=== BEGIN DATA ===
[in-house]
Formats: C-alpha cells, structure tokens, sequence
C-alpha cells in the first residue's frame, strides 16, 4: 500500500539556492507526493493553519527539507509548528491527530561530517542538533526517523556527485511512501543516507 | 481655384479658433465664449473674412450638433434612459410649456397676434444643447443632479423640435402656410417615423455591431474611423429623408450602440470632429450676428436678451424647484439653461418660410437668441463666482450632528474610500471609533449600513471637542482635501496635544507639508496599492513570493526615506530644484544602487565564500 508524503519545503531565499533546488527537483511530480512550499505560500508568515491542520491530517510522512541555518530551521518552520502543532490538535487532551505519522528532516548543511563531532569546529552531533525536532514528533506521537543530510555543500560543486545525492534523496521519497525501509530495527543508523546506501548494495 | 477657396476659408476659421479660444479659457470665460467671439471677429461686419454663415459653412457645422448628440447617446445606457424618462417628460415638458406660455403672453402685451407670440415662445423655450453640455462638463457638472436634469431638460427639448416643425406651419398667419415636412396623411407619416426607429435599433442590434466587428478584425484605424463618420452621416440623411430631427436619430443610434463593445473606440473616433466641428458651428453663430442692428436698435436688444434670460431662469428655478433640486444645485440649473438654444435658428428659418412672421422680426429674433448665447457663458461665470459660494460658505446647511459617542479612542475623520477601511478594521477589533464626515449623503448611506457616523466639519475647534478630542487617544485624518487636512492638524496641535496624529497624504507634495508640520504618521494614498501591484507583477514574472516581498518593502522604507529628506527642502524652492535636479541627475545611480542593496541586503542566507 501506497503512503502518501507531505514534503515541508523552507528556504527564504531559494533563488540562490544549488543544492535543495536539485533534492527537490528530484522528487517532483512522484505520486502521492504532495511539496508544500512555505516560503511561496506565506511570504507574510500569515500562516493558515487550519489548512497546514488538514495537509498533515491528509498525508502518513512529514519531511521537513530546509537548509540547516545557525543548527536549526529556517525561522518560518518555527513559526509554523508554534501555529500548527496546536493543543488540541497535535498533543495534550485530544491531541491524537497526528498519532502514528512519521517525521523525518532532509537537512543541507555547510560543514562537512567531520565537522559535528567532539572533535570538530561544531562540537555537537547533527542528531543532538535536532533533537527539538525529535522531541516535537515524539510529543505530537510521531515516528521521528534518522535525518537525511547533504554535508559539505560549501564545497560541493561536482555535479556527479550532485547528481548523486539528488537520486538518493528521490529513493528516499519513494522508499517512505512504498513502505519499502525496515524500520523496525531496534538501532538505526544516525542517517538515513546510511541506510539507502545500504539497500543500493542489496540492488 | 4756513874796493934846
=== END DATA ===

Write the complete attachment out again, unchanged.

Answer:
[in-house]
Formats: C-alpha cells, structure tokens, sequence
C-alpha cells in the first residue's frame, strides 16, 4: 500500500539556492507526493493553519527539507509548528491527530561530517542538533526517523556527485511512501543516507 | 481655384479658433465664449473674412450638433434612459410649456397676434444643447443632479423640435402656410417615423455591431474611423429623408450602440470632429450676428436678451424647484439653461418660410437668441463666482450632528474610500471609533449600513471637542482635501496635544507639508496599492513570493526615506530644484544602487565564500 508524503519545503531565499533546488527537483511530480512550499505560500508568515491542520491530517510522512541555518530551521518552520502543532490538535487532551505519522528532516548543511563531532569546529552531533525536532514528533506521537543530510555543500560543486545525492534523496521519497525501509530495527543508523546506501548494495 | 477657396476659408476659421479660444479659457470665460467671439471677429461686419454663415459653412457645422448628440447617446445606457424618462417628460415638458406660455403672453402685451407670440415662445423655450453640455462638463457638472436634469431638460427639448416643425406651419398667419415636412396623411407619416426607429435599433442590434466587428478584425484605424463618420452621416440623411430631427436619430443610434463593445473606440473616433466641428458651428453663430442692428436698435436688444434670460431662469428655478433640486444645485440649473438654444435658428428659418412672421422680426429674433448665447457663458461665470459660494460658505446647511459617542479612542475623520477601511478594521477589533464626515449623503448611506457616523466639519475647534478630542487617544485624518487636512492638524496641535496624529497624504507634495508640520504618521494614498501591484507583477514574472516581498518593502522604507529628506527642502524652492535636479541627475545611480542593496541586503542566507 501506497503512503502518501507531505514534503515541508523552507528556504527564504531559494533563488540562490544549488543544492535543495536539485533534492527537490528530484522528487517532483512522484505520486502521492504532495511539496508544500512555505516560503511561496506565506511570504507574510500569515500562516493558515487550519489548512497546514488538514495537509498533515491528509498525508502518513512529514519531511521537513530546509537548509540547516545557525543548527536549526529556517525561522518560518518555527513559526509554523508554534501555529500548527496546536493543543488540541497535535498533543495534550485530544491531541491524537497526528498519532502514528512519521517525521523525518532532509537537512543541507555547510560543514562537512567531520565537522559535528567532539572533535570538530561544531562540537555537537547533527542528531543532538535536532533533537527539538525529535522531541516535537515524539510529543505530537510521531515516528521521528534518522535525518537525511547533504554535508559539505560549501564545497560541493561536482555535479556527479550532485547528481548523486539528488537520486538518493528521490529513493528516499519513494522508499517512505512504498513502505519499502525496515524500520523496525531496534538501532538505526544516525542517517538515513546510511541506510539507502545500504539497500543500493542489496540492488 | 4756513874796493934846